8 Things to Look for in Assisted Living for Hispanic Seniors

By DANIEL COBB https://caring.com/


According to United States census data from 2022, 18.9% of the U.S. population identifies as Hispanic. That adds up to 62.1 million people, many of whom are of advancing age or will be soon. However, despite the fact that Hispanics living in the United States enjoy longer life expectancies than many other ethnic groups, only 20% of Hispanics over 40 say they’re confident that an assisted living facility or nursing home would ever be able to meet their needs.


That said, if you’re currently evaluating care options for a Hispanic senior loved one, and you’re concerned about finding an appropriate fit, you’re far from alone. There are many factors to keep in mind as you evaluate your choices, including dietary concerns and religious preferences. Here’s a closer look at what to look for.


1. SPANISH-SPEAKING STAFF 


Language barriers are a very real concern when evaluating assisted living options for Hispanic seniors, especially if your loved one only speaks Spanish or is significantly more proficient in Spanish than English. Will your loved one be able to communicate with the staff and vice versa? Will a potential language barrier keep them from connecting with other residents? If you’d prefer a fully bilingual care facility, they’re definitely out there. However, standard facilities that keep translators on staff are also good options. 


2. SENSITIVITY TO DIETARY PREFERENCES 


Food is an integral part of many people’s lives, but this is especially the case for Hispanic people living in the United States. Many seniors are worried that moving to an assisted living facility will mean giving up the flavorful, culturally rich foods they know and love in favor of bland facility fare. Make sure the facility you choose is culturally aware enough to consider these preferences as well as any cultural beliefs your loved one may have about what to eat and when. 


3. STAFF THAT INSPIRES COMFORT 


The staff at an assisted living facility will become a significant part of your loved one’s daily life should they eventually move there, so it’s crucial that they feel comfortable with them. For example, many Hispanic seniors have very traditional views regarding gender norms. How will your loved one feel about being cared for by staff members of one gender versus another? Details, such as tattoos or unconventional personal aesthetics and religious differences, may factor into this concern as well. 


4. RELIGIOUS ACCESS


Speaking of religion, many older Hispanics consider theirs to be extremely important. Quite a few – including the 64% of Hispanics over age 50 who self-identify as Catholic – have beliefs that require them to attend church in person, especially on certain days. Many seniors of Hispanic heritage may be concerned that moving to a care facility will affect their ability to fulfill their religious obligations. Look for communities that have religious services on site, or offer resident transportation.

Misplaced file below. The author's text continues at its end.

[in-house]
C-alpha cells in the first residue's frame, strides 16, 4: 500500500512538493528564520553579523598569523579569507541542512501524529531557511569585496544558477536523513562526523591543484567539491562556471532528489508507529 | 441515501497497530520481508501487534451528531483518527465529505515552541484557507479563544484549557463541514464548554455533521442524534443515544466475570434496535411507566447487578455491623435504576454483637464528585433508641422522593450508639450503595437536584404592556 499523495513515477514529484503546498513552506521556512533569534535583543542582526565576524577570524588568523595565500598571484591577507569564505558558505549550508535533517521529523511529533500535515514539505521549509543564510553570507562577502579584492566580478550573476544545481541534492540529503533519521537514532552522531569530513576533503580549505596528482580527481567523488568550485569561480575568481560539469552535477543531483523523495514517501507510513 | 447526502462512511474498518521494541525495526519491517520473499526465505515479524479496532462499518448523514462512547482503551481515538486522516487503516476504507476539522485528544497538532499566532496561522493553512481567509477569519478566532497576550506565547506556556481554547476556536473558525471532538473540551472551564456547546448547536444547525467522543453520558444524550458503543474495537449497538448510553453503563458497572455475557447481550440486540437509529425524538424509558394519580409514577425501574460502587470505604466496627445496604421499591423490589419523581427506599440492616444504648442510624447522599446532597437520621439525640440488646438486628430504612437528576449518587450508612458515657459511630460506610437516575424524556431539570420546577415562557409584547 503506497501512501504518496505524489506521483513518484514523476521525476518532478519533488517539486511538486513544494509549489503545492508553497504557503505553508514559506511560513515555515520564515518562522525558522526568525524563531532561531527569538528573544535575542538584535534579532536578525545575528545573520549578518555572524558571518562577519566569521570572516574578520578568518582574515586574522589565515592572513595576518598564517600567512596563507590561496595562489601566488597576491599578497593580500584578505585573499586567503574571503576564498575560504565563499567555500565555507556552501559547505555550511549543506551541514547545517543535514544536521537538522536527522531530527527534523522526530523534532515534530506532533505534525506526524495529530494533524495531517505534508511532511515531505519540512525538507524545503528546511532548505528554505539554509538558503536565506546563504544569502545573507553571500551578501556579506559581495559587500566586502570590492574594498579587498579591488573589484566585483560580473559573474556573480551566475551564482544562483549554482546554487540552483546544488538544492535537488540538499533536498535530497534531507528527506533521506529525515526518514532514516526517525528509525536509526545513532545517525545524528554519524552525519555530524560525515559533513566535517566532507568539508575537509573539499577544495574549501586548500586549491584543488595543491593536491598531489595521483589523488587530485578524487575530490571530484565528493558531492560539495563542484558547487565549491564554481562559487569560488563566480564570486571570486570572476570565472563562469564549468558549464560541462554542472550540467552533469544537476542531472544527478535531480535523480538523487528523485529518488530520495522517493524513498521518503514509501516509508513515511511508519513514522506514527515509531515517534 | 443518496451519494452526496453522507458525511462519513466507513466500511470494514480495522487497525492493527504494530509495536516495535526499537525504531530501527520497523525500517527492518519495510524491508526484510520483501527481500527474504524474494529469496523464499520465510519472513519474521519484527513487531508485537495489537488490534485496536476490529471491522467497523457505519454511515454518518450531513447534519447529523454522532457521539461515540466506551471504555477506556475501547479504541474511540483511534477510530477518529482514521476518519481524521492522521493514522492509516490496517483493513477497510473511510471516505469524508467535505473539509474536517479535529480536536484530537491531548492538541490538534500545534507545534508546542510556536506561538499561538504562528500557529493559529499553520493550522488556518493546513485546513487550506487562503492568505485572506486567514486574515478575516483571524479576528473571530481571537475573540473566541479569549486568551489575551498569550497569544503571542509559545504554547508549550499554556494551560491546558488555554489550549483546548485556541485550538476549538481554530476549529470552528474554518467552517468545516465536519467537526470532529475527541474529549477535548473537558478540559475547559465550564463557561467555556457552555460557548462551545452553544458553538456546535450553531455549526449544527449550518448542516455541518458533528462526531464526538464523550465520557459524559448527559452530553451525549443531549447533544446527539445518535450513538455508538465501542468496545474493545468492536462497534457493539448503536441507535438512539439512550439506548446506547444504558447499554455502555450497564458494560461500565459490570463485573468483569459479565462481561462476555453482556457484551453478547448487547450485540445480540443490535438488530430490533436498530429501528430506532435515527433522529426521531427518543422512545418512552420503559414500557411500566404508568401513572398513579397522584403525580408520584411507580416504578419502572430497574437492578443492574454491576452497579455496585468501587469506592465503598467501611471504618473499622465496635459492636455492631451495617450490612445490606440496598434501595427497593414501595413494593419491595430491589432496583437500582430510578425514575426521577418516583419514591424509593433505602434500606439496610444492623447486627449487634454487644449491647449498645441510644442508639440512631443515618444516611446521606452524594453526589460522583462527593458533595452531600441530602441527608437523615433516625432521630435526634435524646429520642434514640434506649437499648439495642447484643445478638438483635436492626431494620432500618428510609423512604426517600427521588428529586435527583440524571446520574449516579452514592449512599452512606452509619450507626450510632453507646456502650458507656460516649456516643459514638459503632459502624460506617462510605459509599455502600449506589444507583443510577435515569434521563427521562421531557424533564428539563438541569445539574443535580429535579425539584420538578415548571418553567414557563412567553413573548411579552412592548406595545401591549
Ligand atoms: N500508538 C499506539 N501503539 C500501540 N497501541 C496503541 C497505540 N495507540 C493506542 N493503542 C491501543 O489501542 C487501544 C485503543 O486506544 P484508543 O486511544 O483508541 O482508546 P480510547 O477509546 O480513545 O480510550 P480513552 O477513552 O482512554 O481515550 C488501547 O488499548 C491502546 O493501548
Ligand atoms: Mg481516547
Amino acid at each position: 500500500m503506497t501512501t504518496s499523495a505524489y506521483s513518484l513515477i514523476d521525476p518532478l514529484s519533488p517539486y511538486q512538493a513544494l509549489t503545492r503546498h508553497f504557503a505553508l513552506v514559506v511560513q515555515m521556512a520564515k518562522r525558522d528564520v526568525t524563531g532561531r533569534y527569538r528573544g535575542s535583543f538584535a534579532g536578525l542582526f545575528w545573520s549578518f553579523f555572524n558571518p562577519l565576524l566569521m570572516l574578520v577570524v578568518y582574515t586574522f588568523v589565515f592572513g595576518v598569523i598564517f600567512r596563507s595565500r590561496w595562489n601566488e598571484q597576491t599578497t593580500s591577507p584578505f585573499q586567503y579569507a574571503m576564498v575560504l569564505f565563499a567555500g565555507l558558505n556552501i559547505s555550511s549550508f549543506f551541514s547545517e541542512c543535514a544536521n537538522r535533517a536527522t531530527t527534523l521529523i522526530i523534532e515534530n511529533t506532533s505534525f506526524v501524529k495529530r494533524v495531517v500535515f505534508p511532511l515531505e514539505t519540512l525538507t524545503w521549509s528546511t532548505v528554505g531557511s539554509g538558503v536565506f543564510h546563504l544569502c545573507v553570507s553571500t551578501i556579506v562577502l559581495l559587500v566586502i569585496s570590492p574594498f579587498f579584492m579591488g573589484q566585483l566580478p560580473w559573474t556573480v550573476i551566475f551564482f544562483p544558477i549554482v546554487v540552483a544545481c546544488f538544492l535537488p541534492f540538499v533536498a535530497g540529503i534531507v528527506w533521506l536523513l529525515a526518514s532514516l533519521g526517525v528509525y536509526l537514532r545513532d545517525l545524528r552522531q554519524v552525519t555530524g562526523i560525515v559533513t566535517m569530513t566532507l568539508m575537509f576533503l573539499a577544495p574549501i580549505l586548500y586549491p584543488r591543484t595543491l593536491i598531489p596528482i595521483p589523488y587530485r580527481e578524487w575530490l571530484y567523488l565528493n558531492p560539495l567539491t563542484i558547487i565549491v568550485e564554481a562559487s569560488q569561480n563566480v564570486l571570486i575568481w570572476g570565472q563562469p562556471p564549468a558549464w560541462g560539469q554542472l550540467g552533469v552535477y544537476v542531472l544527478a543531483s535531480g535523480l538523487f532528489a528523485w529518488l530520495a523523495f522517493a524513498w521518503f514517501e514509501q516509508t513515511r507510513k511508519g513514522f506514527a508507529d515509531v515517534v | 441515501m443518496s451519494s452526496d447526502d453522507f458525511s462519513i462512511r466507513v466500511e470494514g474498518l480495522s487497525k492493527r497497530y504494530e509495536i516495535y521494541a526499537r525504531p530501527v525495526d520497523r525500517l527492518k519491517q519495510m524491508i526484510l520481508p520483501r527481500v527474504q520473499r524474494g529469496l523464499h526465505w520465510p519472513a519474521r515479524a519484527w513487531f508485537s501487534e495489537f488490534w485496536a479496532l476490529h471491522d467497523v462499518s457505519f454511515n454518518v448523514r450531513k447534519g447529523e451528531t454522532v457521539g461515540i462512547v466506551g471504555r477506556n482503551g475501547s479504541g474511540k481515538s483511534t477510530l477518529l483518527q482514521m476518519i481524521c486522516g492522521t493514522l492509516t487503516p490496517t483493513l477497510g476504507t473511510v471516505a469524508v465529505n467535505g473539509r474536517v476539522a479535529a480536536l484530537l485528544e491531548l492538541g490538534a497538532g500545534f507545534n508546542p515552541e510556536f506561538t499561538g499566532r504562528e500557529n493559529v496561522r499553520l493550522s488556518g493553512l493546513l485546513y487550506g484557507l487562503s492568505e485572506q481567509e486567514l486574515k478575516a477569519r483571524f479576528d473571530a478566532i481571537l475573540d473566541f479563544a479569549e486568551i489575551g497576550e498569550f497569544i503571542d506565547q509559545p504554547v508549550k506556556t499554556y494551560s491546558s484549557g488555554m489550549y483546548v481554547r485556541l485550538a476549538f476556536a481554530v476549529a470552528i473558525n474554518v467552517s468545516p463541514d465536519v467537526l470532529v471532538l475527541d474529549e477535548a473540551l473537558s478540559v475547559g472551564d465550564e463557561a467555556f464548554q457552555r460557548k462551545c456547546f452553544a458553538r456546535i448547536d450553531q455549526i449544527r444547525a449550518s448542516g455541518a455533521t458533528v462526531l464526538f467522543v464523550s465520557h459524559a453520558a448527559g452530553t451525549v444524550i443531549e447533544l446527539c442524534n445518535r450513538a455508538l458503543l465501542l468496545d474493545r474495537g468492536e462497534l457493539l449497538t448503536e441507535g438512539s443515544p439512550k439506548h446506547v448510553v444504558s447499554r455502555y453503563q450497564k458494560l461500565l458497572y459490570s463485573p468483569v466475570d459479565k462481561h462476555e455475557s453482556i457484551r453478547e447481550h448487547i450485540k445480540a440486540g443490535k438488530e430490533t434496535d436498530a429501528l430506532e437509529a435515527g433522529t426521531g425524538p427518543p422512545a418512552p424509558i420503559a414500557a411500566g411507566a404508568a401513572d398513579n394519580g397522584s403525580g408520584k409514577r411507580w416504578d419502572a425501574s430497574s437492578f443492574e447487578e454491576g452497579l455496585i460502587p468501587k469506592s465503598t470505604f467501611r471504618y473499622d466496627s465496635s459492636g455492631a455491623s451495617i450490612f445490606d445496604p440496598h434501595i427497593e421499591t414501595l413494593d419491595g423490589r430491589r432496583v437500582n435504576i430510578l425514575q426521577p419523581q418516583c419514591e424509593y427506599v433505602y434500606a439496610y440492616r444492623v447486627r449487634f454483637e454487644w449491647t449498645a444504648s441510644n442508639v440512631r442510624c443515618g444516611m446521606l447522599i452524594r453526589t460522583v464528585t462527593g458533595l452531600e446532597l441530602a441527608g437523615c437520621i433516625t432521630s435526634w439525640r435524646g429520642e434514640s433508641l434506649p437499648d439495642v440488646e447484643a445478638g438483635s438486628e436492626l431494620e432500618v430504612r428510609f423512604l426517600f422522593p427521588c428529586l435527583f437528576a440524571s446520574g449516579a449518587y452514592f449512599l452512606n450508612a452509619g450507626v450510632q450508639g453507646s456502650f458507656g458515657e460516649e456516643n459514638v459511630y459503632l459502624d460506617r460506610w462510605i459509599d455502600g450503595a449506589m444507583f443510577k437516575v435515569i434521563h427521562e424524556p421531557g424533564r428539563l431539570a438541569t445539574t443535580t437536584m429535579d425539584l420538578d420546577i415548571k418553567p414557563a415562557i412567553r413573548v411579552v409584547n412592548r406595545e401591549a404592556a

5. AFFORDABILITY


Many seniors and their families doubt their ability to afford long-term care such as that offered by assisted living facilities, but this can be an especially pressing concern for Hispanics. Many may not realize that state and national assistance programs are available to help with these costs. If finances are a concern for your aging loved one, look into Medicaid and other programs they may qualify for. If eligible, they could receive enough assistance to make assisted living a viable option. 


6. LACK OF DISCRIMINATION


Unfortunately, discrimination at the hands of other cultural groups is common in the lives of many Hispanic people, especially immigrants and others who may not have fully integrated into the local culture. It’s not unusual for seniors or their families to worry that discriminatory behavior may continue to be an issue, even at a care facility. Ensure that anti-discrimination policies are in place, and that appropriate training is provided to caregivers and employees. Also be sure to find out what the process of filing a complaint is if discrimination were to occur. 


7. ACCESS TO CULTURAL TRADITIONS


Just as many Hispanic families worry that a senior loved one might be unable to access preferred foods or appropriate religious services, additional cultural factors can also be a concern. For example, many Hispanic cultures cherish traditional celebrations connected to their heritage — such as Día de Muertos, to name just one example. The potential inability to continue participating in culturally significant traditions such as these can easily be enough to stop a senior from giving assisted living any real consideration. Find out whether the facility has a population of other Hispanics and whether they make an effort to embrace other cultural traditions. 


8. ABILITY TO ADDRESS HEALTH CONCERNS


Hispanic seniors are already more likely than the average non-Hispanic older adult to wind up at a facility that’s inadequate or otherwise inappropriate for them. That makes it extra important that you choose an option that’s fully equipped to treat any specific health concerns your loved one may have. For example, conditions including dementia, diabetes and stroke require special care you’ll want to ensure is available. 


THE BOTTOM LINE 


Although choosing the right assisted living facility for the Hispanic senior in your life is never easy, the process definitely becomes more approachable when you know what you’re looking for. The more culturally sensitive and well-equipped the facility is to meet your loved one’s needs, the better the fit, and more options are out there than you may think.


Original Article:  https://www.miamiherald.com/seniors/living/article276654056.html



The price of Luxury ‘low-income’ housing for seniors in Overtown